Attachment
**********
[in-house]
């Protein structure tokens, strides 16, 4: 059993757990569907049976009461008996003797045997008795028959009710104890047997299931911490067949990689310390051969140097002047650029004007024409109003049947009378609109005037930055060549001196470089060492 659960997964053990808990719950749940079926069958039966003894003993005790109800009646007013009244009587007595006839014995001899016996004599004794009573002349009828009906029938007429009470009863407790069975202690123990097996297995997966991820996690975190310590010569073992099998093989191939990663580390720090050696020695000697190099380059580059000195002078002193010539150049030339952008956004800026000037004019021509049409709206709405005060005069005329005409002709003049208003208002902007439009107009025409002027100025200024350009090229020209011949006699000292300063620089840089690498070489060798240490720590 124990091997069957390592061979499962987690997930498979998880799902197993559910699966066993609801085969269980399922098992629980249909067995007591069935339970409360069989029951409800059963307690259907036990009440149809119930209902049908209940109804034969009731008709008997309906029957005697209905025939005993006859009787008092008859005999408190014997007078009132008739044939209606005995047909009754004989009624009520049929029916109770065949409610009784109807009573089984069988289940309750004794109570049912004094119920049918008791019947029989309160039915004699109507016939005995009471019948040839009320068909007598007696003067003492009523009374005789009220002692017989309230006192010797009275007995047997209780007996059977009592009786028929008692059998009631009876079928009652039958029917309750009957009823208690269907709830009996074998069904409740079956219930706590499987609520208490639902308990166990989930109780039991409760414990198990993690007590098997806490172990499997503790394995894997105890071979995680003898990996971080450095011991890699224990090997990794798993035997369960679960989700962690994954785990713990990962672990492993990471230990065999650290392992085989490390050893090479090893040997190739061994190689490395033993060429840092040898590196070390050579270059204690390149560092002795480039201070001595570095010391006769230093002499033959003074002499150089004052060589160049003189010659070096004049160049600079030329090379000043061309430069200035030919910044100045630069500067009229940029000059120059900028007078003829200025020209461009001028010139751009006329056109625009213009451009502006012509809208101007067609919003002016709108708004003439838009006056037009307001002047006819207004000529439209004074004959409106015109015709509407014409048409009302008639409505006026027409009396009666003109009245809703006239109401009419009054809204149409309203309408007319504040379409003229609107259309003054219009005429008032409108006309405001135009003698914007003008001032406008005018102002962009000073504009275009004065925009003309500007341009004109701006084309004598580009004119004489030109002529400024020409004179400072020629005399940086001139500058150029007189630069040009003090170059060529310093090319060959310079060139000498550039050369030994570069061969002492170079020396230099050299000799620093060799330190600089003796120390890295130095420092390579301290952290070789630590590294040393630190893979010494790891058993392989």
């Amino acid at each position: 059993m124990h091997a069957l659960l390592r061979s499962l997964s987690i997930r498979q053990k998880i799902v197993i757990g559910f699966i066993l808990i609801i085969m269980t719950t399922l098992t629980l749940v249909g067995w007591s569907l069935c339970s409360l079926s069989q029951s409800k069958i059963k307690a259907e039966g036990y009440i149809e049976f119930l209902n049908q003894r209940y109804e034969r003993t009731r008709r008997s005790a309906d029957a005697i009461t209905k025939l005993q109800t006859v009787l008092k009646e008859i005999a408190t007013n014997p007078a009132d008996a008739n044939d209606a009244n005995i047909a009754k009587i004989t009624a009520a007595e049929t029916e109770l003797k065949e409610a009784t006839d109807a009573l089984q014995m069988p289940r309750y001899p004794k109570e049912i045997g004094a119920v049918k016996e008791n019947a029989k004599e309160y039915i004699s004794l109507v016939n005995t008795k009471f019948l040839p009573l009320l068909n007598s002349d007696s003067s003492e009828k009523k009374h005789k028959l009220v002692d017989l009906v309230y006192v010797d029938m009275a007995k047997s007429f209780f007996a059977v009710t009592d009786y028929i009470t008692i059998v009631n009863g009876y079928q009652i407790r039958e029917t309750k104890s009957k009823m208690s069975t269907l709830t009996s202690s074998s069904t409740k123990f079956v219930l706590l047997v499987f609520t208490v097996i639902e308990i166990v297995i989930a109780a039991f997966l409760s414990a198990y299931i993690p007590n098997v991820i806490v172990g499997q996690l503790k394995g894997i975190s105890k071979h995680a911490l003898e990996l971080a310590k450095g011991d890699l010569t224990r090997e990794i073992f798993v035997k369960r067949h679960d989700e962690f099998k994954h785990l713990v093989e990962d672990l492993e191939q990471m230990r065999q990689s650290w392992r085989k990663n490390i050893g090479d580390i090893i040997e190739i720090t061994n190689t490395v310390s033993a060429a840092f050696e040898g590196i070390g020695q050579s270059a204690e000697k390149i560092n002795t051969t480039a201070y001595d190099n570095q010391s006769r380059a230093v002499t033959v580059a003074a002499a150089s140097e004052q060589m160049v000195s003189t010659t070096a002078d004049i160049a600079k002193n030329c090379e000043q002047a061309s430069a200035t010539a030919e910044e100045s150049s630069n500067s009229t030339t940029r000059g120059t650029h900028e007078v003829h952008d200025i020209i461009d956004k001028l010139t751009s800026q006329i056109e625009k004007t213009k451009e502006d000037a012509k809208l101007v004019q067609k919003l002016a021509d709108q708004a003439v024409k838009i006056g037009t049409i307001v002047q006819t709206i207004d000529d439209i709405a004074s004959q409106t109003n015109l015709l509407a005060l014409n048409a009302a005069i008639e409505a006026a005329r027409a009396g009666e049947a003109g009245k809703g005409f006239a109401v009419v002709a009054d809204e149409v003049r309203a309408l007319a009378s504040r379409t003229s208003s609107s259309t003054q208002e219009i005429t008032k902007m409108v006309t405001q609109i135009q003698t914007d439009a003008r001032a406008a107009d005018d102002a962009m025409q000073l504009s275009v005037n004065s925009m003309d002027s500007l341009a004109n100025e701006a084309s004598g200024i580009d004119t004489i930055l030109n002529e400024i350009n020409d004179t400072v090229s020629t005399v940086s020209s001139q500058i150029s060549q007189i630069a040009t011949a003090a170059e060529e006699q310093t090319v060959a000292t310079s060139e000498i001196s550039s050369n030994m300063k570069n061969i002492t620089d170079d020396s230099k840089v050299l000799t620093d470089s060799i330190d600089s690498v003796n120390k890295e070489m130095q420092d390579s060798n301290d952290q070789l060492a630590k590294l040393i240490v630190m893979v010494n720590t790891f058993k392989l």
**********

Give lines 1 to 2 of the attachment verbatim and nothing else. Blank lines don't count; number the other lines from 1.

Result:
[in-house]
């Protein structure tokens, strides 16, 4: 059993757990569907049976009461008996003797045997008795028959009710104890047997299931911490067949990689310390051969140097002047650029004007024409109003049947009378609109005037930055060549001196470089060492 659960997964053990808990719950749940079926069958039966003894003993005790109800009646007013009244009587007595006839014995001899016996004599004794009573002349009828009906029938007429009470009863407790069975202690123990097996297995997966991820996690975190310590010569073992099998093989191939990663580390720090050696020695000697190099380059580059000195002078002193010539150049030339952008956004800026000037004019021509049409709206709405005060005069005329005409002709003049208003208002902007439009107009025409002027100025200024350009090229020209011949006699000292300063620089840089690498070489060798240490720590 124990091997069957390592061979499962987690997930498979998880799902197993559910699966066993609801085969269980399922098992629980249909067995007591069935339970409360069989029951409800059963307690259907036990009440149809119930209902049908209940109804034969009731008709008997309906029957005697209905025939005993006859009787008092008859005999408190014997007078009132008739044939209606005995047909009754004989009624009520049929029916109770065949409610009784109807009573089984069988289940309750004794109570049912004094119920049918008791019947029989309160039915004699109507016939005995009471019948040839009320068909007598007696003067003492009523009374005789009220002692017989309230006192010797009275007995047997209780007996059977009592009786028929008692059998009631009876079928009652039958029917309750009957009823208690269907709830009996074998069904409740079956219930706590499987609520208490639902308990166990989930109780039991409760414990198990993690007590098997806490172990499997503790394995894997105890071979995680003898990996971080450095011991890699224990090997990794798993035997369960679960989700962690994954785990713990990962672990492993990471230990065999650290392992085989490390050893090479090893040997190739061994190689490395033993060429840092040898590196070390050579270059204690390149560092002795480039201070001595570095010391006769230093002499033959003074002499150089004052060589160049003189010659070096004049160049600079030329090379000043061309430069200035030919910044100045630069500067009229940029000059120059900028007078003829200025020209461009001028010139751009006329056109625009213009451009502006012509809208101007067609919003002016709108708004003439838009006056037009307001002047006819207004000529439209004074004959409106015109015709509407014409048409009302008639409505006026027409009396009666003109009245809703006239109401009419009054809204149409309203309408007319504040379409003229609107259309003054219009005429008032409108006309405001135009003698914007003008001032406008005018102002962009000073504009275009004065925009003309500007341009004109701006084309004598580009004119004489030109002529400024020409004179400072020629005399940086001139500058150029007189630069040009003090170059060529310093090319060959310079060139000498550039050369030994570069061969002492170079020396230099050299000799620093060799330190600089003796120390890295130095420092390579301290952290070789630590590294040393630190893979010494790891058993392989």